Volvo’s most fuel efficient models will be used to chauffeur heads of state and other VIPs around Copenhagen for the COP15 Climate Conference, which starts today.
A fleet of 60 Volvo S80 and Volvo V70 vehicles – 40 Flexifuel models powered by bioethanol and the remaining 20 diesel-powered DRIVe models – will be used during the event which runs until December 18th.
“We support COP15’s efforts to systematically reduce global CO2 emissions,” said Stephen Odell, President and CEO of Volvo Car Corporation.
“DRIVe Towards Zero is our vision for developing cars entirely free from harmful exhaust emissions and environment-impacting carbon dioxide.
“Our aim for 2020 is to bring the average emissions from our models down to 90-100g CO2 per kilometre.”
Volvo has one of Europe’s broadest Flexifuel ranges with five models – the Volvo C30, S40, V50, V70 and S80 – now available offering a choice of up to two E85 engines.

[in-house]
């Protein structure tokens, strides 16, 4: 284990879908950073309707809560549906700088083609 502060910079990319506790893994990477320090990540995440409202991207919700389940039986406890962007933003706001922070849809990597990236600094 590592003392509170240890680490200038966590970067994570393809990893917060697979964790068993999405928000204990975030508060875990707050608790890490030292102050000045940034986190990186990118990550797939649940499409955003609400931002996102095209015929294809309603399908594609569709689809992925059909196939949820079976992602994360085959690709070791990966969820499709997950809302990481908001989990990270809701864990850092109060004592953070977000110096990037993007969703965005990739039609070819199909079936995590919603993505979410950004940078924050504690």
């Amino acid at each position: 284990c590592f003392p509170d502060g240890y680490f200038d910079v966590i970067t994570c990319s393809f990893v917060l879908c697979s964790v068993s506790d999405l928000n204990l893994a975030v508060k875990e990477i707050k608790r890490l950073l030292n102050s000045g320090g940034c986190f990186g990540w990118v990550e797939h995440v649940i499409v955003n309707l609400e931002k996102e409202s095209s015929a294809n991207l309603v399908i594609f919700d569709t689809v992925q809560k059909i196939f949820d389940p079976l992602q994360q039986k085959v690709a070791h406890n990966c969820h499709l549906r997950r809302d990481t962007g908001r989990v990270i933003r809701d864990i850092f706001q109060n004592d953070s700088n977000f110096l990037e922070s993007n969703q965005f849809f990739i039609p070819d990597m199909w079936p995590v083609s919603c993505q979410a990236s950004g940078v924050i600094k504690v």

The Volvo V70 and Volvo S80 in Copenhagen have a five-cylinder 2.5-litre turbocharged Flexifuel engine producing 147 kW and 300 Nm of torque.
Flexifuel cars can be run on bioethanol E85 (85 percent bioethanol, 15 percent petrol) or on unleaded petrol, or on any mixture of these two fuels.
E85 is not available in Denmark, so a special supply has been made available for the Flexifuel cars on the official vehicle fleet.
At present, Volvo’s DRIVe range consists of a series of seven extremely fuel-efficient diesel models. The Volvo S80 and Volvo V70 DRIVe are powered by a 1.6-litre diesel engine. The fuel consumption (EU Combined) is 4.9L/100 km, which translates into CO2 emissions of 129 g/km – a particularly competitive figure for large premium cars.
The C30 DRIVe model, which emits an average of 99g/km and sips just 3.8L/100km, will be introduced to the Australian market in March 2010.